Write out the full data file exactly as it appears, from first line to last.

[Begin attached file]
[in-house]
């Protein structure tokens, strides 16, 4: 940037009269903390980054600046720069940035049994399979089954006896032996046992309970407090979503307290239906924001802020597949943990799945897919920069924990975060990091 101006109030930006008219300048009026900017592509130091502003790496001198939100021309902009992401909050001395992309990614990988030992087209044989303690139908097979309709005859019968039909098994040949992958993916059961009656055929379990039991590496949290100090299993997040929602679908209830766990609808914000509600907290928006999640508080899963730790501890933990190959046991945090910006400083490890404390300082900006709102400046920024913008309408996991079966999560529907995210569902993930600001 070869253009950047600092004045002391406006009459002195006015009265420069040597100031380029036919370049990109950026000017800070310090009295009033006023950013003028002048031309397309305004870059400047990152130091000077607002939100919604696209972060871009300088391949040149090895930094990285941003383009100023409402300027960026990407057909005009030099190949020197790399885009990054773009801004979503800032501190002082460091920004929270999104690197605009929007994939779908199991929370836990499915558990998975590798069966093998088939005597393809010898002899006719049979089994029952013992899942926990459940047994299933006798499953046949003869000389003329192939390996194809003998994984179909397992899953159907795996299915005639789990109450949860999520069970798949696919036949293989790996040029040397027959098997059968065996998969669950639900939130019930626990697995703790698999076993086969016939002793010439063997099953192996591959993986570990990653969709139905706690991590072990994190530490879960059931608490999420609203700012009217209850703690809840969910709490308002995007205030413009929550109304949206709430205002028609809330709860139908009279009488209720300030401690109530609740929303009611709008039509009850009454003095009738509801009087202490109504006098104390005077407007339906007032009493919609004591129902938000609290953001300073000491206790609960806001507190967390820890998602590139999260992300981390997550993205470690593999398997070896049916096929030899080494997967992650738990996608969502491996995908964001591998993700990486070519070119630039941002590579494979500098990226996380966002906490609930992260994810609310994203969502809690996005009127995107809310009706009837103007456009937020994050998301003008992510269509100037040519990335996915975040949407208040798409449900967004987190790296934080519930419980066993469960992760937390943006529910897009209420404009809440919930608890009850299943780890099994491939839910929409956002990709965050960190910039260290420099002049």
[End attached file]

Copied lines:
[in-house]
């Protein structure tokens, strides 16, 4: 940037009269903390980054600046720069940035049994399979089954006896032996046992309970407090979503307290239906924001802020597949943990799945897919920069924990975060990091 101006109030930006008219300048009026900017592509130091502003790496001198939100021309902009992401909050001395992309990614990988030992087209044989303690139908097979309709005859019968039909098994040949992958993916059961009656055929379990039991590496949290100090299993997040929602679908209830766990609808914000509600907290928006999640508080899963730790501890933990190959046991945090910006400083490890404390300082900006709102400046920024913008309408996991079966999560529907995210569902993930600001 070869253009950047600092004045002391406006009459002195006015009265420069040597100031380029036919370049990109950026000017800070310090009295009033006023950013003028002048031309397309305004870059400047990152130091000077607002939100919604696209972060871009300088391949040149090895930094990285941003383009100023409402300027960026990407057909005009030099190949020197790399885009990054773009801004979503800032501190002082460091920004929270999104690197605009929007994939779908199991929370836990499915558990998975590798069966093998088939005597393809010898002899006719049979089994029952013992899942926990459940047994299933006798499953046949003869000389003329192939390996194809003998994984179909397992899953159907795996299915005639789990109450949860999520069970798949696919036949293989790996040029040397027959098997059968065996998969669950639900939130019930626990697995703790698999076993086969016939002793010439063997099953192996591959993986570990990653969709139905706690991590072990994190530490879960059931608490999420609203700012009217209850703690809840969910709490308002995007205030413009929550109304949206709430205002028609809330709860139908009279009488209720300030401690109530609740929303009611709008039509009850009454003095009738509801009087202490109504006098104390005077407007339906007032009493919609004591129902938000609290953001300073000491206790609960806001507190967390820890998602590139999260992300981390997550993205470690593999398997070896049916096929030899080494997967992650738990996608969502491996995908964001591998993700990486070519070119630039941002590579494979500098990226996380966002906490609930992260994810609310994203969502809690996005009127995107809310009706009837103007456009937020994050998301003008992510269509100037040519990335996915975040949407208040798409449900967004987190790296934080519930419980066993469960992760937390943006529910897009209420404009809440919930608890009850299943780890099994491939839910929409956002990709965050960190910039260290420099002049």